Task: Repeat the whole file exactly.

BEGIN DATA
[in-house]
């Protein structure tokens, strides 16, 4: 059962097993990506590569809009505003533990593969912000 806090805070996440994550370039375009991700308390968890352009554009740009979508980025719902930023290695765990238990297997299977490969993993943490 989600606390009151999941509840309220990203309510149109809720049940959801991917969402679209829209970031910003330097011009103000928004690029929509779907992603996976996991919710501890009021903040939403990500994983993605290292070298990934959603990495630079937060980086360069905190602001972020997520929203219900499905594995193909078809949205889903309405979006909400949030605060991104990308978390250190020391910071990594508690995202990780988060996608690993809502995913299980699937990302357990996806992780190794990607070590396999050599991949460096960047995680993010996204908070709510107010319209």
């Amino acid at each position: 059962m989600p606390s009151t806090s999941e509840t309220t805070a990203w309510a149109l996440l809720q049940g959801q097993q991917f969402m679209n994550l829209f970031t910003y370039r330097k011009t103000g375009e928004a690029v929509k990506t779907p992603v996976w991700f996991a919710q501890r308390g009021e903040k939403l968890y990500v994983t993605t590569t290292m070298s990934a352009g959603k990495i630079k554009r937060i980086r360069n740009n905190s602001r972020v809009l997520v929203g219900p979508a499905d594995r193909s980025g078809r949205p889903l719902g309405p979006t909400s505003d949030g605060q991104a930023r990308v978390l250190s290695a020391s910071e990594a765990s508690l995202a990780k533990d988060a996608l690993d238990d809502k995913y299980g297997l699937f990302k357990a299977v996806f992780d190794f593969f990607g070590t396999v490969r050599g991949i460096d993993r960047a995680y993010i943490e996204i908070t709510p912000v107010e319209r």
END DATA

[in-house]
């Protein structure tokens, strides 16, 4: 059962097993990506590569809009505003533990593969912000 806090805070996440994550370039375009991700308390968890352009554009740009979508980025719902930023290695765990238990297997299977490969993993943490 989600606390009151999941509840309220990203309510149109809720049940959801991917969402679209829209970031910003330097011009103000928004690029929509779907992603996976996991919710501890009021903040939403990500994983993605290292070298990934959603990495630079937060980086360069905190602001972020997520929203219900499905594995193909078809949205889903309405979006909400949030605060991104990308978390250190020391910071990594508690995202990780988060996608690993809502995913299980699937990302357990996806992780190794990607070590396999050599991949460096960047995680993010996204908070709510107010319209």
């Amino acid at each position: 059962m989600p606390s009151t806090s999941e509840t309220t805070a990203w309510a149109l996440l809720q049940g959801q097993q991917f969402m679209n994550l829209f970031t910003y370039r330097k011009t103000g375009e928004a690029v929509k990506t779907p992603v996976w991700f996991a919710q501890r308390g009021e903040k939403l968890y990500v994983t993605t590569t290292m070298s990934a352009g959603k990495i630079k554009r937060i980086r360069n740009n905190s602001r972020v809009l997520v929203g219900p979508a499905d594995r193909s980025g078809r949205p889903l719902g309405p979006t909400s505003d949030g605060q991104a930023r990308v978390l250190s290695a020391s910071e990594a765990s508690l995202a990780k533990d988060a996608l690993d238990d809502k995913y299980g297997l699937f990302k357990a299977v996806f992780d190794f593969f990607g070590t396999v490969r050599g991949i460096d993993r960047a995680y993010i943490e996204i908070t709510p912000v107010e319209r």